[WARNING: The following review does contain spoilers for the novel American Gods as well as the first episode of the TV series American Gods.]
Released from prison a few days early after his wife Laura’s untimely death, Shadow Moon reentered the world to discover that all the good things that were waiting for him had been scattered to the four winds. Not only was his wife dead but so was the best friend who was going to give Shadow a job. To add insult to injury, Shadow discovered that the two had been having an affair together and died in a car accident while she was in the middle of an ill-advised act of passion.
Curiously, a gentleman Shadow met on the plane ride home seemed to know all about his problems and was ready to offer him a job. As soon as Shadow was done attending Laura’s funeral and taking care of the associated business, of course. Mr. Wednesday is nothing but sympathetic when it comes to matters of family and death.
Somehow, working for Mr. Wednesday seems to have made Shadow’s life even stranger. Not yet in Wednesday’s employ for a day and Shadow has already met a seven-foot tall man who claims to be a leprechaun who could pull gold coins out of thin air. Then he got lynched by the faceless associates of a toad-vaping, limo-riding geek who spoke about rewriting reality and Wednesday being an old paradigm. Now Lucille Ball (sorry Lucille Ricardo) is talking him through the TV, offering him whatever he wants if he’ll work for her instead of Mr. Wednesday. And the only thing Shadow is sure of is that things are going to get a whole hell of a lot stranger still.
The second episode of American Gods continues its leisurely adaptation of Neil Gaiman’s classic novel. For those keeping score, this episode largely corresponds to the third and fourth chapters of the book, with one later sequence differing only in location transposed largely intact from later in the story. Gaiman’s original dialogue also remains unchanged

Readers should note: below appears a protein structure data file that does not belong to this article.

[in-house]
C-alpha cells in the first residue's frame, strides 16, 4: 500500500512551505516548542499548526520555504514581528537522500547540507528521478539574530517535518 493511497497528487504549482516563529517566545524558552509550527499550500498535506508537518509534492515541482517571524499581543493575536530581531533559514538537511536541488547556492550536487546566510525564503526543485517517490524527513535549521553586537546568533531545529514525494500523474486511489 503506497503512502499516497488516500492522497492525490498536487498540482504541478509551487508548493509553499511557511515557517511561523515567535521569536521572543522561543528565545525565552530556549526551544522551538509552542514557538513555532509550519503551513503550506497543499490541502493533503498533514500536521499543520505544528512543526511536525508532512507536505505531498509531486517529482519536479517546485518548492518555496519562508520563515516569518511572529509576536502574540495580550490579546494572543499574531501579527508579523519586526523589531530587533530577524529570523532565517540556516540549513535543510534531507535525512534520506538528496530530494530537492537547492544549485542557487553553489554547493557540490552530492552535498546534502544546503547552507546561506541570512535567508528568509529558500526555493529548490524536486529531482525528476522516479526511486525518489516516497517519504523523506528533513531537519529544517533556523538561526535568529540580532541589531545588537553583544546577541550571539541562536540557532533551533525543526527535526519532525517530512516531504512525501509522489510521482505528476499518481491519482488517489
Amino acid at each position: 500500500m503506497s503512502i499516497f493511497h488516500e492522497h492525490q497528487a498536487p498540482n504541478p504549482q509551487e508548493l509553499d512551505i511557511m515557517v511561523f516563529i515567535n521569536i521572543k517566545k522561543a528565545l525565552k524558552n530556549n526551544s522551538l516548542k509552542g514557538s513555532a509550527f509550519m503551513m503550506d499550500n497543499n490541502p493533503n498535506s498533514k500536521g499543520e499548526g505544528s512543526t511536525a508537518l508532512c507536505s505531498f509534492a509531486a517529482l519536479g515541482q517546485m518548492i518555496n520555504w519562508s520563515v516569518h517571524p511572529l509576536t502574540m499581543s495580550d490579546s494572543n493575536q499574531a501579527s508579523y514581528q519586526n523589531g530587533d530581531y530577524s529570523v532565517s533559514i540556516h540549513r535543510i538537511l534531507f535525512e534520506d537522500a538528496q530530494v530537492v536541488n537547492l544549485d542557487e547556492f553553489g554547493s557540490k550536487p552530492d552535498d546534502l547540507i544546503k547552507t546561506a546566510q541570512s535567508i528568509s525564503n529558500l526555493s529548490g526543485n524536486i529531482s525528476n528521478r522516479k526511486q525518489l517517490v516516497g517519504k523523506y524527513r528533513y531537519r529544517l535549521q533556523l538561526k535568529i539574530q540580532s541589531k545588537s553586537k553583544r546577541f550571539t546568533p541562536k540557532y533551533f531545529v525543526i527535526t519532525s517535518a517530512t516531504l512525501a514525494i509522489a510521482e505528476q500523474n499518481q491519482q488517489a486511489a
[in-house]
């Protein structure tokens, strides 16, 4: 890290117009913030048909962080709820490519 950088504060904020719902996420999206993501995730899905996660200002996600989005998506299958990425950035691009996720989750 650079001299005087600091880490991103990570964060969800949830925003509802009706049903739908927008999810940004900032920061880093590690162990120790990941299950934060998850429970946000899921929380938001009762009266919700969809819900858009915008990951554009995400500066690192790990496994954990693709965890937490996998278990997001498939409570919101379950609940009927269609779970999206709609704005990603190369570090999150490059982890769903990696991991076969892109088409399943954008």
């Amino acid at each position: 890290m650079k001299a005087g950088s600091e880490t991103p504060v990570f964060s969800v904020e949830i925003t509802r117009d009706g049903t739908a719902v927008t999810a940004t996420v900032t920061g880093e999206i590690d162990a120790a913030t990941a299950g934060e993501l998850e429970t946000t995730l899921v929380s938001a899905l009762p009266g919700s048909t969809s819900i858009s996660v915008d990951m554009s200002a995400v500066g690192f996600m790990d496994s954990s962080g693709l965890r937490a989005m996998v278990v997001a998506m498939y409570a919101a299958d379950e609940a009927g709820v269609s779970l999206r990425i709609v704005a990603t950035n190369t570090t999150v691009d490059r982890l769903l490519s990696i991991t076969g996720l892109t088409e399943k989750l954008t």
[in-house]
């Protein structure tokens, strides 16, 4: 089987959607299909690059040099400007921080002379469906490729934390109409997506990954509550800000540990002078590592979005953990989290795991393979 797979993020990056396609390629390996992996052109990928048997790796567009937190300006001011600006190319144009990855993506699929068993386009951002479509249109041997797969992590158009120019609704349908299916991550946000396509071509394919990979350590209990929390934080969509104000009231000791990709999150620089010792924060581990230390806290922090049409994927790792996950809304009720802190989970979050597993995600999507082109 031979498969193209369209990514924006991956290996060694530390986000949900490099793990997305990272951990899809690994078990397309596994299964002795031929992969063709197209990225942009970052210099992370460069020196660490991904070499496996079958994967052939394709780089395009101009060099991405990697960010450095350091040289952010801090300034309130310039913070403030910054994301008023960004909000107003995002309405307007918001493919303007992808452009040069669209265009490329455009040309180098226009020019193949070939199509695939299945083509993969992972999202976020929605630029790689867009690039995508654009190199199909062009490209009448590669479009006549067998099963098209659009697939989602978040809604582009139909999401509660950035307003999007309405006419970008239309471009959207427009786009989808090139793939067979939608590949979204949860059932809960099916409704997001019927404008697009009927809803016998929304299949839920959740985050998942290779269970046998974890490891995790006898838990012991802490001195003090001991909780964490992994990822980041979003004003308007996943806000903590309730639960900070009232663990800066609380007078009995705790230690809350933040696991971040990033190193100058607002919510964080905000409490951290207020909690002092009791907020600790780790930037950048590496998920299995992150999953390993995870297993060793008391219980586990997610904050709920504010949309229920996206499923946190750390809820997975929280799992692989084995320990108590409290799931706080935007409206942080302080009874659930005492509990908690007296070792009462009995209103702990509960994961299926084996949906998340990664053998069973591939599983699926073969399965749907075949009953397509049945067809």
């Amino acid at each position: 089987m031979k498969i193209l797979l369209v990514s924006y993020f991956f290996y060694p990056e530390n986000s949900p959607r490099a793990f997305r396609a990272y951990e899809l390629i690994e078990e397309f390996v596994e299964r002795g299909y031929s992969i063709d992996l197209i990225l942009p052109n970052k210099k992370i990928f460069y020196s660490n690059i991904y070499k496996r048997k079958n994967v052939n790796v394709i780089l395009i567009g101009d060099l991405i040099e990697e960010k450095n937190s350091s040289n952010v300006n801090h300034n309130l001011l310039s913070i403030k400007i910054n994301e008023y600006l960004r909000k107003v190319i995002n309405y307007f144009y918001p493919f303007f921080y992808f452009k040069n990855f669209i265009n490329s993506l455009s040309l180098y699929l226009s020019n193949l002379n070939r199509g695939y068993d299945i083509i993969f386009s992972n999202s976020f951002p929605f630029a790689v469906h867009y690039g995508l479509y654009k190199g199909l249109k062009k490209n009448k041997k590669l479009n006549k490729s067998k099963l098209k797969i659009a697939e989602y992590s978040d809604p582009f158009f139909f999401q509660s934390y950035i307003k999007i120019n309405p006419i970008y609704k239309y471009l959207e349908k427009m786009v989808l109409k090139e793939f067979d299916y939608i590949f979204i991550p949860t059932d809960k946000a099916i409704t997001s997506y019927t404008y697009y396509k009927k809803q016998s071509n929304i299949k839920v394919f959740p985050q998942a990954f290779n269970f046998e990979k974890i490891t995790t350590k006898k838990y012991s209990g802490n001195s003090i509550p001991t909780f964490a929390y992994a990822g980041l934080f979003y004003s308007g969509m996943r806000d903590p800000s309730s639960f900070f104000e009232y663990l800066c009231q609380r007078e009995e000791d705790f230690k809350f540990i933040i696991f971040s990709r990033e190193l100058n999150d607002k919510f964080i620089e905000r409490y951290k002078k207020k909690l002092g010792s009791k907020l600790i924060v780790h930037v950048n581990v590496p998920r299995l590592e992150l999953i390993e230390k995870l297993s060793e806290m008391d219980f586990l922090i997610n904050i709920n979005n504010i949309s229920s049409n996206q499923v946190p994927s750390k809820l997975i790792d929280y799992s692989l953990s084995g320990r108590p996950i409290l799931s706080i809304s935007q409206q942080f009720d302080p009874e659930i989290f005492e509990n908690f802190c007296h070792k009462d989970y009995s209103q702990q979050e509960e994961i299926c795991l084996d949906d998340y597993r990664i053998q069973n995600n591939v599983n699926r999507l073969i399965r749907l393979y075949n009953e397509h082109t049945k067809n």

Opinion is already divided, as it always is, among the book-reading purists as to how efficient and necessary the changes are. Thankfully, the changes to American Gods from its source material are ones of addition rather than omission. That which works remains. That which slows the story – such as conversations that would consist of five minutes of people sitting down and talking – is reworked into something more cinematic.
The chief example of this is a scene in which Shadow cleans his former home – a task he left to the mother-in-law who hated his guts in the original book. With wordless actions, Ricky Whittle shows us more about Shadow Moon’s character than mere conversation ever could. Another effective change is Shadow’s conversation with the goddess, Media, played by Gillian Anderson doing a frighteningly good Lucille Ball impression. Previously the two talked in a hotel room. Now, Media reaches out to Shadow while he’s walking past the TV sets in a Walmart-style superstore. What better place of power for a goddess who encourages mindless consumerism?
Unfortunately, not all of the new material hits its mark so efficiently. A scene involving Bilquis – the love goddess we saw in the first episode – seemingly serves no purpose other than taking advantage of the fact that this is a Starz! Original Series and thus we can get away with a modicum of sex and full frontal nudity.
By contrast, the opening sequence – a Coming To America tale involving the African trickster god Anansi inspiring a revolt on a Dutch slaving vessel – perfectly captures the spirit of Gaiman’s story and Orlando Jones delivers a commanding performance as “Mr. Nancy”. I don’t think those fans hoping for an eventual Anansi Boys spin-off will be at all displeased by what they see here.
This second episode of American Gods is a step-down from the first but it is still a brilliant adaptation of Neil Gaiman’s work. Its only flaw is that it goes overboard trying to prove how serious and adult it is, not trusting the dialogue to prove the maturity of its concept. Still, the show is well cast, the effects work is eye-catching and the dialogue is brilliantly written. Like Czernobog swinging his hammer, American Gods still hits far more than it misses.